The group even sings and laughs as they walk along the cemetery’s only road, while trying not to get run over by cement mixer trucks. But the cemetery also holds painful memories for her. It is the final resting place of her friend, Joana Layson, who was killed by unknown vigilantes inside her Navotas Public Cemetery shanty in January 2017. 

Life goes on, she said, and there is money that needs to be earned. 

Nakakapagod pero masaya naman kasi nandito iyong mga barkada ko,” Donna Mae told Rappler. “Nagtatawanan na lang kami.” (It’s tiring but it’s fun because I’m with my friends. We all just laugh.)

Children horse around tombs as they wait for customers inside the Navotas Public Cemetery on October 27, 2017

The peak of the informal economy inside Navotas Public Cemetery will probably last until November 2.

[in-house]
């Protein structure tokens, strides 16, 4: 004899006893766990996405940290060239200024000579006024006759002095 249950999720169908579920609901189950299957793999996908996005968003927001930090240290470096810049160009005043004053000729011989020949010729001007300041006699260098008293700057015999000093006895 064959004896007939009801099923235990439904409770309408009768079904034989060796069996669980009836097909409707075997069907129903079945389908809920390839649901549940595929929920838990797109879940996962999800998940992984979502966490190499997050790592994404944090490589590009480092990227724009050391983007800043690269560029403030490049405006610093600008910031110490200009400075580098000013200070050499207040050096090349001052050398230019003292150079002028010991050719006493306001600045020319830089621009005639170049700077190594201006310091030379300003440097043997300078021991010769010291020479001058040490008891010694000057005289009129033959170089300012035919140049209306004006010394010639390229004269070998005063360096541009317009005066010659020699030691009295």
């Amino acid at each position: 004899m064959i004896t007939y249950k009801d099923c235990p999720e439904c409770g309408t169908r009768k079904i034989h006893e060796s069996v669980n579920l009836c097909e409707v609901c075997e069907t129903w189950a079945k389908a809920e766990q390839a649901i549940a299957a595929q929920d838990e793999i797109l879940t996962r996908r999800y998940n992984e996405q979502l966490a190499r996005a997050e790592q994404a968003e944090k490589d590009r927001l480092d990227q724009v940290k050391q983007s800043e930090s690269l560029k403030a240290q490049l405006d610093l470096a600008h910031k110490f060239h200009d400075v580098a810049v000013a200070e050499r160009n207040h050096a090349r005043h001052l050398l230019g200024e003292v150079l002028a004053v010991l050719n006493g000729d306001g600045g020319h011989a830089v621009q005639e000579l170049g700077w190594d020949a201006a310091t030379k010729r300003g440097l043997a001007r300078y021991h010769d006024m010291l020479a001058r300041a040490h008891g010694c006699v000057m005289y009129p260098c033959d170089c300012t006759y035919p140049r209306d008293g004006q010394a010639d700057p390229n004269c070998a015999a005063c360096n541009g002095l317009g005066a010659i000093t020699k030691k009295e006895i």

After Undas, the people will move on to other temporary jobs. 

They might set up shop to sell cigarettes on the small sidewalk outside the cemetery where jeepneys pass, they might find other construction-related jobs that pay better sans benefits, and the children might go back to school.  

But one thing is most likely: they will come and work again in the cemetery same time next year. –

*Names have been changed as requested by the minors

*$1 = P51.57

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Jodesz Gavilan

Jodesz Gavilan is a writer and researcher for Rappler and its investigative arm, Newsbreak. She covers human rights and also hosts the weekly podcast Newsbreak: Beyond the Stories. She joined Rappler in 2014 after obtaining her journalism degree from the University of the Philippines.